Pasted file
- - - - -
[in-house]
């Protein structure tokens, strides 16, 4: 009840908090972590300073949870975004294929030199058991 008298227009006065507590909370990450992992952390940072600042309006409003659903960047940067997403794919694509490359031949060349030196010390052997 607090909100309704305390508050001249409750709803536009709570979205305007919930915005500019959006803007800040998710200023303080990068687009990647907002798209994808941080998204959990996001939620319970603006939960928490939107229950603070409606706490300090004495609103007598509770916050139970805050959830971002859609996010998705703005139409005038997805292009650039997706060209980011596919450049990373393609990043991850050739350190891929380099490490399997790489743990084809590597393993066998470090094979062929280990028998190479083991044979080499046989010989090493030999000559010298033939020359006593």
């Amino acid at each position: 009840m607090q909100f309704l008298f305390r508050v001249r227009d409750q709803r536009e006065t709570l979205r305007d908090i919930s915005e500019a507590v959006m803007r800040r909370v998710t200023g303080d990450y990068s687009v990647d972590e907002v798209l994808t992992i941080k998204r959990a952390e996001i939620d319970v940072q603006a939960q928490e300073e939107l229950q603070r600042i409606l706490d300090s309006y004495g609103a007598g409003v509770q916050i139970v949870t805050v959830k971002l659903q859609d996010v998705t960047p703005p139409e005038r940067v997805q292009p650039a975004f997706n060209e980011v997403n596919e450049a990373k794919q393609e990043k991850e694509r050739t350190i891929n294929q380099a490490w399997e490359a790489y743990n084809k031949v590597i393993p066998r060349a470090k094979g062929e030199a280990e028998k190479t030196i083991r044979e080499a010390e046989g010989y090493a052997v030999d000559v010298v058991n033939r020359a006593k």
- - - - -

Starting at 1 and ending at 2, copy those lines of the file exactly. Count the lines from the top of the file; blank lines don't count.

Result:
[in-house]
């Protein structure tokens, strides 16, 4: 009840908090972590300073949870975004294929030199058991 008298227009006065507590909370990450992992952390940072600042309006409003659903960047940067997403794919694509490359031949060349030196010390052997 607090909100309704305390508050001249409750709803536009709570979205305007919930915005500019959006803007800040998710200023303080990068687009990647907002798209994808941080998204959990996001939620319970603006939960928490939107229950603070409606706490300090004495609103007598509770916050139970805050959830971002859609996010998705703005139409005038997805292009650039997706060209980011596919450049990373393609990043991850050739350190891929380099490490399997790489743990084809590597393993066998470090094979062929280990028998190479083991044979080499046989010989090493030999000559010298033939020359006593």